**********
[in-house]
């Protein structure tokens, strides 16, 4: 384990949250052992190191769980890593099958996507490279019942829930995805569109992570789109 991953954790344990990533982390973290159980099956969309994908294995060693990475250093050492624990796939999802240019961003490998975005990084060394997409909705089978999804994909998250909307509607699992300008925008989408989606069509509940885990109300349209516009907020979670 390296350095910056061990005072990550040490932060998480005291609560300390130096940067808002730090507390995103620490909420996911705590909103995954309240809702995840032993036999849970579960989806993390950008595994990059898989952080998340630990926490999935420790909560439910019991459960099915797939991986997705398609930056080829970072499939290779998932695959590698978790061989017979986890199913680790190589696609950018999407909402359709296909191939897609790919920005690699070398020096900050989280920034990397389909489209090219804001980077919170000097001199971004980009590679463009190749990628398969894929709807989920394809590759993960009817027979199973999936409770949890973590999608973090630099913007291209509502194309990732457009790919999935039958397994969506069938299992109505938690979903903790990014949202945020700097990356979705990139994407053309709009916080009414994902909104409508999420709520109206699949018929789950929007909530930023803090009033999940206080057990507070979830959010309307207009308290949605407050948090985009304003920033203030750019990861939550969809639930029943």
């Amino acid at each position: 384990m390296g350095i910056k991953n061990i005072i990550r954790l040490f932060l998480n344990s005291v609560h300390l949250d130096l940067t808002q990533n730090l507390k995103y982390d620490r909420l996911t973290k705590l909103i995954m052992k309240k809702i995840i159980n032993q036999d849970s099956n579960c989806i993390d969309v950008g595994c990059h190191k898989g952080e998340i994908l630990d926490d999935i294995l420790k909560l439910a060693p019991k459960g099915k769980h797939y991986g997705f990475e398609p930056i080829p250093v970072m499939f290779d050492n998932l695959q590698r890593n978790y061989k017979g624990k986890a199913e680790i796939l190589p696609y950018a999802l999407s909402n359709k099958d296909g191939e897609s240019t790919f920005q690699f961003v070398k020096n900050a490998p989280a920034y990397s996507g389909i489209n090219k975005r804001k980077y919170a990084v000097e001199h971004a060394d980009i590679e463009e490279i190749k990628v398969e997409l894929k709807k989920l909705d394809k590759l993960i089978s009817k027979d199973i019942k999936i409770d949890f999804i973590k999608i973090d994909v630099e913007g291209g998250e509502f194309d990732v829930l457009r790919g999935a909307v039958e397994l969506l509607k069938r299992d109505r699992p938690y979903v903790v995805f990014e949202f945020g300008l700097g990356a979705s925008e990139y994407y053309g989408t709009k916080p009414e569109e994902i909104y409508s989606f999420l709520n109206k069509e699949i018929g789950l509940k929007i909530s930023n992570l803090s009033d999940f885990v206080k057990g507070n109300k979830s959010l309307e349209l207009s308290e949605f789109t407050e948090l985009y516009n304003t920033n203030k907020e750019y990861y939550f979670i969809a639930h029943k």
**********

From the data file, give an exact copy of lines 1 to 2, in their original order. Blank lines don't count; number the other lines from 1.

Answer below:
[in-house]
């Protein structure tokens, strides 16, 4: 384990949250052992190191769980890593099958996507490279019942829930995805569109992570789109 991953954790344990990533982390973290159980099956969309994908294995060693990475250093050492624990796939999802240019961003490998975005990084060394997409909705089978999804994909998250909307509607699992300008925008989408989606069509509940885990109300349209516009907020979670 390296350095910056061990005072990550040490932060998480005291609560300390130096940067808002730090507390995103620490909420996911705590909103995954309240809702995840032993036999849970579960989806993390950008595994990059898989952080998340630990926490999935420790909560439910019991459960099915797939991986997705398609930056080829970072499939290779998932695959590698978790061989017979986890199913680790190589696609950018999407909402359709296909191939897609790919920005690699070398020096900050989280920034990397389909489209090219804001980077919170000097001199971004980009590679463009190749990628398969894929709807989920394809590759993960009817027979199973999936409770949890973590999608973090630099913007291209509502194309990732457009790919999935039958397994969506069938299992109505938690979903903790990014949202945020700097990356979705990139994407053309709009916080009414994902909104409508999420709520109206699949018929789950929007909530930023803090009033999940206080057990507070979830959010309307207009308290949605407050948090985009304003920033203030750019990861939550969809639930029943």